About fear and freedom

Sorrow. © Charles Thibo
Sorrow. © Charles Thibo

I was in Orlando when I was 8 years old. I visited the Walt Disney World Resort with my family and I had a lot of fun. The steamer. The roller-coaster. Mickey. Peter Pan. A place of joy. No more. Orlando has become a synonym for bloodshed. 49 dead at the “Pulse”. I am not gay and I don’t attach a lot of importance to people’s sexual orientation. I struggle with the question whether homosexual couples should be allowed to adopt children, more out of concern for children’s well-being than for moral reasons. But nothing justifies the violence against dancers in a gay club.

I have deep respect for anyone’s creed: Christians, Muslims, Jews, Buddhists… But religions have in common that they try to comfort man whenever he is in need of hope and consolation. Their aim is not to make one’s life miserable. No, no religion justifies the violence against dancers at a gay club. It doesn’t matter whether Omar Siddiqui Mateen really adhered to the beliefs of the Islamic State or whether he was a disenchanted US citizen with easy access to weapons – what he did was wrong on all accounts.

No escape from reality

When I left the house this morning, the sky was grey. While I listened to Shostakovich’s Symphony No. 5 in D minor,  the news of the weekend started to sink in. I had deliberately kept these thoughts away over the weekend, but on Mondays there is no escape from the harsh reality of today’s world. 49 dead. Gratuitous murder. We are vulnerable, yes. But we are also strong. The freedom to live our lives as we please makes us strong. The justice guaranteed by constitutions and laws. Violence, especially random violence, is the trademark of the coward.

Marches, irony, triumph

The first movement of Shostakovich’s Op. 47 starts with a dramatic opening, leading to a string theme full of sorrow and nostalgia. The bassoons set in and announce something oppressive in a distant future, while the strings and later the flutes seem to attempt to play down the foreboding. A second theme is introduced by the strings and gradually the tempo of the movement increases to reach a climax. Parallel to the change in tempo, Shostakovich introduces the louder instruments: brass and percussions, playing a sinister, violent march. After the climax, the tempo changes back into a slower mode and strings and flutes play a consoling, reassuring theme.

The second, rather short movement starts with a variation of the first theme of the first movement, performed by the double-bass, contrasted by the flutes, expressing certain mocking distance. As we have seen in a previous post, grotesque melodies are one of Shostakovich’s hallmarks. The third movement is marked by its singular tension: Serenity, mixed with sorrow, the long introductory theme played by the strings, is turning into nervousness, anxiety, expressed by the strings barely perceptible and the flute, the oboe and the clarinet. The tension remains unresolved til the end. Very moving, very disturbing. A true masterwork.

The last movement starts with a surprise attack of the flutes (or the oboes?) and percussions, it is very agitated, the tempo increases and decreases like in the first movement, two march-like themes, crescendo up to an all-out roll of thunder, followed by a meditative part and finally triumph!

Shostakovich redeemed

Shostakovich wrote the symphony between April and July 1937 and he was anxious about its premiere. Two years before, the official press had lambasted an opera and a ballet of the composer as not reflecting the ideals of Socialist Realism – a rebuke by the Communist Party of the USSR that often preceded deportation to labour camps. Stalin’s regime was becoming more and more repressive and a general feeling of insecurity pervaded society. Politicians, intellectuals, independent minded artists became an endangered species. In 1936, Shostakovich had withdrawn his Symphony No. 4. He was afraid. Afraid that the music could again offend party officials as being inspired too much by the “decadent bourgeoisie of the West”. After all, Shostakovich was a great admirer of Gustav Mahler and Alban Berg.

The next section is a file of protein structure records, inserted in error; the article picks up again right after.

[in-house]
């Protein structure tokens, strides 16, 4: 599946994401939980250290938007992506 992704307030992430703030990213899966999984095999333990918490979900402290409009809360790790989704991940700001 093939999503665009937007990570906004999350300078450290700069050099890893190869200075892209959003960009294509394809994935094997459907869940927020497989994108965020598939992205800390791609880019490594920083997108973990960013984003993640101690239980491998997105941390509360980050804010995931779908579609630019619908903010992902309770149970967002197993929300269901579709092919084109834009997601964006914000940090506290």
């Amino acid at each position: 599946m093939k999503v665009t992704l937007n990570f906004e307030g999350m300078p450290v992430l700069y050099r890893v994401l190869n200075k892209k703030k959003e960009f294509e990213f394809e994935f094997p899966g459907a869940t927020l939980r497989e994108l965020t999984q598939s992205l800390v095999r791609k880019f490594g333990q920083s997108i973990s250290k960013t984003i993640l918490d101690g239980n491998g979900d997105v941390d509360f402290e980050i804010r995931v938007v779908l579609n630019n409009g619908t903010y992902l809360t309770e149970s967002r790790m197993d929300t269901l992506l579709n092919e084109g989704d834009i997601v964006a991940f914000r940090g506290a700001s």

However, the work became extremely popular at once, and the official critics from the state-run press took a conciliatory stance. The composer gave it no official name. The music was supposed to speak for itself. Nevertheless he hinted that one of the ideas behind the symphony was the process of growing up, of building a (Socialist) personality. He spoke about “a lengthy spiritual battle, crowned by victory”. If he had been naive about the political atmosphere surrounding him before 1935, his sudden fall from grace made him realize how dangerous an artist’s life could become in an oppressive state.

Freedom means composing, publishing and performing music expressing our deepest emotions. Freedom means dancing where we want, with whom we want and on the music we like. And this freedom we will not give up.

All of Shostakovich’s symphonies have been recorded by the London Symphony Orchestra under Bernard Haitink.

© Charles Thibo

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de Chareli

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2 thoughts on “About fear and freedom”

  1. I am very interested in the life of Shostakovich under this enormous pressure from the ugly Stalinistic system. How do you survive in such a dangerous environment ? I can’t understand people can judge him as a “composer of the system”. He shows many signs of resistance against the brutality of Stalin.

    1. This book should then be something for you: Fay, Laurel: Shostakovich. A life. New York 2000 I have read by now half of it, it is really good. Informative on all accounts and the question how far or how close Shostakovich was to the Communist regime is nicely illustrated.

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